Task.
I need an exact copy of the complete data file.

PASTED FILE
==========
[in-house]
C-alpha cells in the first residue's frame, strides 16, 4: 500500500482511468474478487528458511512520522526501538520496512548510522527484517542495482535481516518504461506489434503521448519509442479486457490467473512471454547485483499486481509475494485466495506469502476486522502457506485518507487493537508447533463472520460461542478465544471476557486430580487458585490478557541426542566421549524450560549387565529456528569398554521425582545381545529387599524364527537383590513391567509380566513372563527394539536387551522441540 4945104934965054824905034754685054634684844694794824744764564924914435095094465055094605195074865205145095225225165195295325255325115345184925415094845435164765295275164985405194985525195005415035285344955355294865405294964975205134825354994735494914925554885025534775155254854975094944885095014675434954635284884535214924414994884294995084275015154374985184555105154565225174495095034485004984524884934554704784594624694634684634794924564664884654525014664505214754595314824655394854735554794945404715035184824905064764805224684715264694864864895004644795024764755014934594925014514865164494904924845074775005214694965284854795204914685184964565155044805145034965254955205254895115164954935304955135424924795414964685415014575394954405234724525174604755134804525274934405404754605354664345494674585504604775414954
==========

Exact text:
[in-house]
C-alpha cells in the first residue's frame, strides 16, 4: 500500500482511468474478487528458511512520522526501538520496512548510522527484517542495482535481516518504461506489434503521448519509442479486457490467473512471454547485483499486481509475494485466495506469502476486522502457506485518507487493537508447533463472520460461542478465544471476557486430580487458585490478557541426542566421549524450560549387565529456528569398554521425582545381545529387599524364527537383590513391567509380566513372563527394539536387551522441540 4945104934965054824905034754685054634684844694794824744764564924914435095094465055094605195074865205145095225225165195295325255325115345184925415094845435164765295275164985405194985525195005415035285344955355294865405294964975205134825354994735494914925554885025534775155254854975094944885095014675434954635284884535214924414994884294995084275015154374985184555105154565225174495095034485004984524884934554704784594624694634684634794924564664884654525014664505214754595314824655394854735554794945404715035184824905064764805224684715264694864864895004644795024764755014934594925014514865164494904924845074775005214694965284854795204914685184964565155044805145034965254955205254895115164954935304955135424924795414964685415014575394954405234724525174604755134804525274934405404754605354664345494674585504604775414954